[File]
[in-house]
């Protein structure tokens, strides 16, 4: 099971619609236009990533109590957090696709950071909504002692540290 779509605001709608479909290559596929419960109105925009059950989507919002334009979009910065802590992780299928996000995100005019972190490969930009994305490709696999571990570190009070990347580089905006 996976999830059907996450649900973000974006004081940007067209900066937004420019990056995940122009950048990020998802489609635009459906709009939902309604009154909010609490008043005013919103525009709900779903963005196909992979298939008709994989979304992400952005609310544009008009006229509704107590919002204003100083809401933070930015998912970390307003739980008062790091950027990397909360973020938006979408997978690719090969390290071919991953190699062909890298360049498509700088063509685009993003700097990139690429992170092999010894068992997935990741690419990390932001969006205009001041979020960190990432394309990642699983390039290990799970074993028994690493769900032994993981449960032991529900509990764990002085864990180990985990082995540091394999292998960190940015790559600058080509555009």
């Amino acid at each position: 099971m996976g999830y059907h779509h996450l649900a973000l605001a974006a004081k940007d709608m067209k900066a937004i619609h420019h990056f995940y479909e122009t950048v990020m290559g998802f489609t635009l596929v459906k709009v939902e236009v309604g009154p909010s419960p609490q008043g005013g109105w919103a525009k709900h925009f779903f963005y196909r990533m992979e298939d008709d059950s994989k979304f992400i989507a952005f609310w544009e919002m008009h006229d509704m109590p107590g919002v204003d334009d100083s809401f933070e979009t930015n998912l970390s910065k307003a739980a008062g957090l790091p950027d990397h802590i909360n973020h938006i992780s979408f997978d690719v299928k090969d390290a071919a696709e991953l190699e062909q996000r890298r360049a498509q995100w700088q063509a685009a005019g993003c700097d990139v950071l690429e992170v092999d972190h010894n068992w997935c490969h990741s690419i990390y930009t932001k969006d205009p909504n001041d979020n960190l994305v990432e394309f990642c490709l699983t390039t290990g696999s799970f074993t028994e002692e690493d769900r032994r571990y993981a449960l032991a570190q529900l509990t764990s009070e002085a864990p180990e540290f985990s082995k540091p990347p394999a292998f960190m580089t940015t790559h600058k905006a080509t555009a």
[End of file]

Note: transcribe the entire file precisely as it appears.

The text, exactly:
[in-house]
């Protein structure tokens, strides 16, 4: 099971619609236009990533109590957090696709950071909504002692540290 779509605001709608479909290559596929419960109105925009059950989507919002334009979009910065802590992780299928996000995100005019972190490969930009994305490709696999571990570190009070990347580089905006 996976999830059907996450649900973000974006004081940007067209900066937004420019990056995940122009950048990020998802489609635009459906709009939902309604009154909010609490008043005013919103525009709900779903963005196909992979298939008709994989979304992400952005609310544009008009006229509704107590919002204003100083809401933070930015998912970390307003739980008062790091950027990397909360973020938006979408997978690719090969390290071919991953190699062909890298360049498509700088063509685009993003700097990139690429992170092999010894068992997935990741690419990390932001969006205009001041979020960190990432394309990642699983390039290990799970074993028994690493769900032994993981449960032991529900509990764990002085864990180990985990082995540091394999292998960190940015790559600058080509555009």
């Amino acid at each position: 099971m996976g999830y059907h779509h996450l649900a973000l605001a974006a004081k940007d709608m067209k900066a937004i619609h420019h990056f995940y479909e122009t950048v990020m290559g998802f489609t635009l596929v459906k709009v939902e236009v309604g009154p909010s419960p609490q008043g005013g109105w919103a525009k709900h925009f779903f963005y196909r990533m992979e298939d008709d059950s994989k979304f992400i989507a952005f609310w544009e919002m008009h006229d509704m109590p107590g919002v204003d334009d100083s809401f933070e979009t930015n998912l970390s910065k307003a739980a008062g957090l790091p950027d990397h802590i909360n973020h938006i992780s979408f997978d690719v299928k090969d390290a071919a696709e991953l190699e062909q996000r890298r360049a498509q995100w700088q063509a685009a005019g993003c700097d990139v950071l690429e992170v092999d972190h010894n068992w997935c490969h990741s690419i990390y930009t932001k969006d205009p909504n001041d979020n960190l994305v990432e394309f990642c490709l699983t390039t290990g696999s799970f074993t028994e002692e690493d769900r032994r571990y993981a449960l032991a570190q529900l509990t764990s009070e002085a864990p180990e540290f985990s082995k540091p990347p394999a292998f960190m580089t940015t790559h600058k905006a080509t555009a």